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Principles of the Theory of Solids, Second Edition

Book Description

Professor Ziman's classic textbook on the theory of solids was first pulished in 1964. This paperback edition is a reprint of the second edition, which was substantially revised and enlarged in 1972. The value and popularity of this textbook is well attested by reviewers' opinions and by the existence of several foreign language editions, including German, Italian, Spanish, Japanese, Polish and Russian. The book gives a clear exposition of the elements of the physics of perfect crystalline solids. In discussing the principles, the author aims to give students an appreciation of the conditions which are necessary for the appearance of the various phenomena. A self-contained mathematical account is given of the simplest model that will demonstrate each principle. A grounding in quantum mechanics and knowledge of elementary facts about solids is assumed. This is therefore a textbook for advanced undergraduates and is also appropriate for graduate courses.

Table of Contents

  1. Cover
  2. Title
  3. Dedication
  4. Copyright
  5. Preface
  6. Preface to the second edition
  7. Contents
  8. Chapter 1. Periodic Structures
    1. 1.1 Translational symmetry
    2. 1.2 Periodic functions
    3. 1.3 Properties of the reciprocal lattice
    4. 1.4 Bloch’s theorem
    5. 1.5 Reduction to a Brillouin zone
    6. 1.6 Boundary conditions: counting states
  9. Chapter 2. Lattice Waves
    1. 2.1 Lattice dynamics
    2. 2.2 Properties of lattice waves
    3. 2.3 Lattice sums
    4. 2.4 Lattice specific heat
    5. 2.5 Lattice spectrum
    6. 2.6 Diffraction by an ideal crystal
    7. 2.7 Diffraction by crystal with lattice vibrations
    8. 2.8 Phonons
    9. 2.9 The Debye–Waller factor
    10. 2.10 Anharmonicity and thermal expansion
    11. 2.11 Phonon–phonon interaction
    12. 2.12 Vibrations of imperfect lattices
  10. Chapter 3. Electron States
    1. 3.1 Free electrons
    2. 3.2 Diffraction of valence electrons
    3. 3.3 The nearly-free-electron model
    4. 3.4 The tight-binding method
    5. 3.5 Cellular methods
    6. 3.6 Orthogonalized plane waves
    7. 3.7 Augmented plane waves
    8. 3.8 The Green function method
    9. 3.9 Model pseudo-potentials
    10. 3.10 Resonance bands
    11. 3.11 Crystal symmetry and spin-orbit interaction
  11. Chapter 4. Static Properties of Solids
    1. 4.1 Types of solid: band picture
    2. 4.2 Types of solid: bond picture
    3. 4.3 Cohesion
    4. 4.4 Rigid band model and density of states
    5. 4.5 Fermi statistics of electrons
    6. 4.6 Statistics of carriers in a semiconductor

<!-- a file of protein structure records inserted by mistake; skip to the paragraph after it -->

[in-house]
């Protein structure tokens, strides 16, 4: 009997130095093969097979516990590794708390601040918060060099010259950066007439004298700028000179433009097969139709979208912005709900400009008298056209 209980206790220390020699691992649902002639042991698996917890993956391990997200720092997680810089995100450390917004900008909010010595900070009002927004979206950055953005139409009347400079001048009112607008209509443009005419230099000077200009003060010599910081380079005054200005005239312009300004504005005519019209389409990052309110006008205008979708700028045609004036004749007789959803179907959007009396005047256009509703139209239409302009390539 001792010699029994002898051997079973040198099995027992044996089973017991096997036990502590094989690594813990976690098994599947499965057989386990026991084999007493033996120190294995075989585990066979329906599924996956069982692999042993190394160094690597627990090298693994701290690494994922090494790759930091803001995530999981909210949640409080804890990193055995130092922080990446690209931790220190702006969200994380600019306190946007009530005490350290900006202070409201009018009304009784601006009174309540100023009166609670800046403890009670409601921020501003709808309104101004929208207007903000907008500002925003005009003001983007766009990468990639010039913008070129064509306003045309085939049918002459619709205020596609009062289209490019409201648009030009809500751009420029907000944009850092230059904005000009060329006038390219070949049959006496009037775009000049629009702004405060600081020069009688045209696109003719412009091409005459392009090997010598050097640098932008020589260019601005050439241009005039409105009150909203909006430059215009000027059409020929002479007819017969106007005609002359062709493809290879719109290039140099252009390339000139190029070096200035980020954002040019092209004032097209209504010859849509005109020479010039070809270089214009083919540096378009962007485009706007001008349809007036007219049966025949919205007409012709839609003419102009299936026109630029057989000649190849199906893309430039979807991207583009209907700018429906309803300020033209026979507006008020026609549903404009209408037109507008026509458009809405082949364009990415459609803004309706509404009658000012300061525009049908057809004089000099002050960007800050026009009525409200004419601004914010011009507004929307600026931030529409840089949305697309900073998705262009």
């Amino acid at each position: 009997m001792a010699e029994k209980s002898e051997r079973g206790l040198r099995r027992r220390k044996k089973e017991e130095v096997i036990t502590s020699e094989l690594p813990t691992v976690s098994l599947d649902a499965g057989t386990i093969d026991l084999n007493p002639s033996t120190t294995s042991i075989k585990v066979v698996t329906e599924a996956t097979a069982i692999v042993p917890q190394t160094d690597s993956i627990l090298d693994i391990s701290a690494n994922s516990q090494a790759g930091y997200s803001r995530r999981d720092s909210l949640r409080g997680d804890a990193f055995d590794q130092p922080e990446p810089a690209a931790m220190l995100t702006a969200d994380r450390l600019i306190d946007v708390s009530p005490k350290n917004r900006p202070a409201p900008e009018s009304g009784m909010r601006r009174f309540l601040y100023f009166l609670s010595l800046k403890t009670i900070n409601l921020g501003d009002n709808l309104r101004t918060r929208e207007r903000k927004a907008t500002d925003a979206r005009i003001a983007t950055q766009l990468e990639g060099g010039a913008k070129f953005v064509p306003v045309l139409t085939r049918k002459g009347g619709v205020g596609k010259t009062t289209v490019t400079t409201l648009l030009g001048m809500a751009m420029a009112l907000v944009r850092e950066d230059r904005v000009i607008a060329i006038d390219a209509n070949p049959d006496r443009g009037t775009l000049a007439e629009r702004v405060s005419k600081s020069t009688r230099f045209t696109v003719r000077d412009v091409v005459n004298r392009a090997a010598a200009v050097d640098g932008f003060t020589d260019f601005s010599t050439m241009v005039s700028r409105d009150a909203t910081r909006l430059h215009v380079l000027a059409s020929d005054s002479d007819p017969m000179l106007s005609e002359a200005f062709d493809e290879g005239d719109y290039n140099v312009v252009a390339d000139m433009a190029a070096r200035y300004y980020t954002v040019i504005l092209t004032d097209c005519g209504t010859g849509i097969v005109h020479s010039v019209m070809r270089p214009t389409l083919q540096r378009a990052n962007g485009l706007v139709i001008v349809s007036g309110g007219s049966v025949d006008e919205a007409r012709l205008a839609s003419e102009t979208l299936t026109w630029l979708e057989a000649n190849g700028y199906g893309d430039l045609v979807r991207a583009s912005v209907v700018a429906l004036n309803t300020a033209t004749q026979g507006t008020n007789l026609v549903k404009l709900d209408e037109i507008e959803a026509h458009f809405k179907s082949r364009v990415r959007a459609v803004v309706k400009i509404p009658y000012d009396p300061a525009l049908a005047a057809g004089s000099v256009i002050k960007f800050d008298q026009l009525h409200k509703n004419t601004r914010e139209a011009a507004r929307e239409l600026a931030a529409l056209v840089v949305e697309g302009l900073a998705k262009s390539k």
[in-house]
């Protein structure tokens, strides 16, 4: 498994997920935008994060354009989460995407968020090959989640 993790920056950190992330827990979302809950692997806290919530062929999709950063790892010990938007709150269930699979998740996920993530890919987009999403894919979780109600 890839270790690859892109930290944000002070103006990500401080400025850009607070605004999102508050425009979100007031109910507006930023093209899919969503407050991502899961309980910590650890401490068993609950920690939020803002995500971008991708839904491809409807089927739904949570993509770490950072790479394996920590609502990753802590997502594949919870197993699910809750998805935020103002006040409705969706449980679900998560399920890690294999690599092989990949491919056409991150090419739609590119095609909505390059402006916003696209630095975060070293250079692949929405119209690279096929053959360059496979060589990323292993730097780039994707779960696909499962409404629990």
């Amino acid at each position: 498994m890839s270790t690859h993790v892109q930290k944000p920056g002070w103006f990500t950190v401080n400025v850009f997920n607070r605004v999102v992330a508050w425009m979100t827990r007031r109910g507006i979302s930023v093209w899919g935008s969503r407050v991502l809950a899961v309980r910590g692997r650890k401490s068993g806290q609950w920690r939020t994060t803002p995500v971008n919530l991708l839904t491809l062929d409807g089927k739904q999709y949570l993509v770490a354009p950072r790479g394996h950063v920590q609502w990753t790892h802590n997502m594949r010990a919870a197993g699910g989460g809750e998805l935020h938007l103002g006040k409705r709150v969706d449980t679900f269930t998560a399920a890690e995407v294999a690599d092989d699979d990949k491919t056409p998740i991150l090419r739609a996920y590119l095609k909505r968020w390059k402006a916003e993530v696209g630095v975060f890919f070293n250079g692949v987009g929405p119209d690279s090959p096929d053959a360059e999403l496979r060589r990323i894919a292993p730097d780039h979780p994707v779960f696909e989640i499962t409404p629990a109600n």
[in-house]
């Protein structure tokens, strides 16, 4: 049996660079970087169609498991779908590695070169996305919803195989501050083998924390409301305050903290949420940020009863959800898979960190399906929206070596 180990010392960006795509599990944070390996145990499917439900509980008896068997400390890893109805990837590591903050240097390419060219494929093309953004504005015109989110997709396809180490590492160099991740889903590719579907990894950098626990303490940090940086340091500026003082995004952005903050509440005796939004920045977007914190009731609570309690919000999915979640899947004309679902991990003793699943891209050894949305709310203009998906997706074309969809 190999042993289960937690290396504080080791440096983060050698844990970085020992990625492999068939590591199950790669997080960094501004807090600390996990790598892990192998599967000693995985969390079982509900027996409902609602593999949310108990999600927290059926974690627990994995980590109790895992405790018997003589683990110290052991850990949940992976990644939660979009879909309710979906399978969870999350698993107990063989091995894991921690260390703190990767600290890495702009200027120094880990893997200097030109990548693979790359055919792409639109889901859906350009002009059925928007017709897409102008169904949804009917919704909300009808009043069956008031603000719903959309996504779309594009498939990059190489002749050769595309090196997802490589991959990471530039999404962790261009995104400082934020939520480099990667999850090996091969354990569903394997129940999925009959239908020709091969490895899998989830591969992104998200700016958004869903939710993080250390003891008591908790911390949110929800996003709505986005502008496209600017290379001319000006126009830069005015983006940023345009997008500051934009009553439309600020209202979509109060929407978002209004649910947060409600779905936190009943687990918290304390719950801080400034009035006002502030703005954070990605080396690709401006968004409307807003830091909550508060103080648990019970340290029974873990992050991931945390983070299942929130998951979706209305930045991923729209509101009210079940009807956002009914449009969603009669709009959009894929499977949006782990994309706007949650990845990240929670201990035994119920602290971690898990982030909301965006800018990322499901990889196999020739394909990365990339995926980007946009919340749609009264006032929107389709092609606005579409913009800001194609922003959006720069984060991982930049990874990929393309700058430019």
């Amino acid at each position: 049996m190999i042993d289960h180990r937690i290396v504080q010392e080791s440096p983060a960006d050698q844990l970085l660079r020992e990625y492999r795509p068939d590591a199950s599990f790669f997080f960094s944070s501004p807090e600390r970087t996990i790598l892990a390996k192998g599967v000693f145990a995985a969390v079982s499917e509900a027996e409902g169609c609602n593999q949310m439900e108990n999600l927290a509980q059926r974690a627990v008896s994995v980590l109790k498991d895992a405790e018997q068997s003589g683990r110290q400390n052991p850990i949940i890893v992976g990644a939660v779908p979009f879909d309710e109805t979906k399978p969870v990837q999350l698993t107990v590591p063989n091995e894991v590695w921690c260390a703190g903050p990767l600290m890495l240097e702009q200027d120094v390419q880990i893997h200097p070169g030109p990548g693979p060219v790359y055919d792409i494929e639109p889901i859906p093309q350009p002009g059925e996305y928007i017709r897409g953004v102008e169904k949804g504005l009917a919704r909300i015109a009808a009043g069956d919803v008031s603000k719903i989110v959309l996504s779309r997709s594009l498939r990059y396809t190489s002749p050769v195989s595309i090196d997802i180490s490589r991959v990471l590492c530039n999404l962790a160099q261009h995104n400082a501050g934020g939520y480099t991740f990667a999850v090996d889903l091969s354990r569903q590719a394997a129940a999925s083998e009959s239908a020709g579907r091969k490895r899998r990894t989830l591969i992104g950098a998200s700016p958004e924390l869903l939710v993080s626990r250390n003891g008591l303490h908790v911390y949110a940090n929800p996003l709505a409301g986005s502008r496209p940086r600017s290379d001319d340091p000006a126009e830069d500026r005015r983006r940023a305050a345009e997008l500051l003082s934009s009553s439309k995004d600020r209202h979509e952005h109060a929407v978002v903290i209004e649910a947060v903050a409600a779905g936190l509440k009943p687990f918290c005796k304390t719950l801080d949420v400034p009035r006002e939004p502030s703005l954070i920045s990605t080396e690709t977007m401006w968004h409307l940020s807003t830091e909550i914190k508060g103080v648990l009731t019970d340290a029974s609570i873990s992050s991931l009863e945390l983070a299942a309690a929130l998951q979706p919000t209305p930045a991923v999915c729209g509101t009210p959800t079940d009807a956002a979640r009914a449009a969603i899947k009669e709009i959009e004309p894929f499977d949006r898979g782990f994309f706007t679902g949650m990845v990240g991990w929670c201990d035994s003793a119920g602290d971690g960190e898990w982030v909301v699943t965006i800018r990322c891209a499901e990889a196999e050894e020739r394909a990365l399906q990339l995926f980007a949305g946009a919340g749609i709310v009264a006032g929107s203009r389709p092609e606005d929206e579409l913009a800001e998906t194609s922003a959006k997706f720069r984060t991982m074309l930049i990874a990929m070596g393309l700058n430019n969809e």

7. 4.7 Electronic specific heat
  12. Chapter 5. Electron–Electron Interaction
    1. 5.1 Perturbation formulation
    2. 5.2 Static screening
    3. 5.3 Screened impurities and neutral pseudo-atoms
    4. 5.4 The singularity in the screening: Kohn effect
    5. 5.5 The Friedel sum rule
    6. 5.6 Dielectric constant of a semiconductor
    7. 5.7 Plasma oscillations
    8. 5.8 Quasi-particles and cohesive energy
    9. 5.9 The Mott transition
  13. Chapter 6. Dynamics of Electrons
    1. 6.1 General principles
    2. 6.2 Wannier functions
    3. 6.3 Equations of motion in the Wannier representation
    4. 6.4 The equivalent Hamiltonian: impurity levels
    5. 6.5 Quasi-classical dynamics
    6. 6.6 The mass tensor: electrons and holes
    7. 6.7 Excitons
    8. 6.8 Zener breakdown: tunnelling
    9. 6.9 Electrons at a surface
    10. 6.10 Scattering of electrons by impurities
    11. 6.11 Adiabatic principle
    12. 6.12 Renormalization of velocity of sound
    13. 6.13 The electron–phonon interaction
    14. 6.14 Deformation potentials
  14. Chapter 7. Transport Properties
    1. 7.1 The Boltzmann equation
    2. 7.2 Electrical conductivity
    3. 7.3 Calculation of relaxation time
    4. 7.4 Impurity scattering
    5. 7.5 ‘Ideal’ resistance
    6. 7.6 Carrier mobility
    7. 7.7 General transport coefficients
    8. 7.8 Thermal conductivity
    9. 7.9 Thermo-electric effects
    10. 7.10 Lattice conduction
    11. 7.11 Phonon drag
    12. 7.12 The Hall effect
    13. 7.13 The two-band model: magneto-resistance
  15. Chapter 8. Optical Properties
    1. 8.1 Macroscopic theory
    2. 8.2 Dispersion and absorption
    3. 8.3 Optical modes in ionic crystals
    4. 8.4 Photon–phonon transitions
    5. 8.5 Interband transitions
    6. 8.6 Interaction with conduction electrons
    7. 8.7 The anomalous skin effect
    8. 8.8 Ultrasonic attenuation
  16. Chapter 9. The Fermi Surface
    1. 9.1 High magnetic fields
    2. 9.2 Cyclotron resonance
    3. 9.3 High-field magneto-resistance
    4. 9.4 Open orbits
    5. 9.5 Magneto-acoustic oscillations
    6. 9.6 Quantization of orbits
    7. 9.7 The de Haas–van Alphen effect
    8. 9.8 Magneto-optical absorption
    9. 9.9 Magnetic breakdown
  17. Chapter 10. Magnetism
    1. 10.1 Orbital magnetic susceptibility
    2. 10.2 Spin paramagnetism
    3. 10.3 The Curie–Weiss Law and ferromagnetism
    4. 10.4 Exchange interaction
    5. 10.5 Band ferromagnetism
    6. 10.6 Magnetic impurities
    7. 10.7 Antiferromagnetism
    8. 10.8 The Ising model
    9. 10.9 Combinatorial method
    10. 10.10 Exact solutions of the Ising problem
    11. 10.11 Spin waves
    12. 10.12 The antiferromagnetic ground state
  18. Chapter 11. Superconductivity
    1. 11.1 The attraction between electrons
    2. 11.2 Cooper pairs
    3. 11.3 The superconducting ground state
    4. 11.4 Quasi-particles and the energy gap
    5. 11.5 Temperature dependence of the energy gap
    6. 11.6 Persistent currents
    7. 11.7 The London equation
    8. 11.8 The coherence length
    9. 11.9 Off-diagonal long range order
    10. 11.10 Superconducting junctions
    11. 11.11 Type II material
  19. Bibliography
  20. Index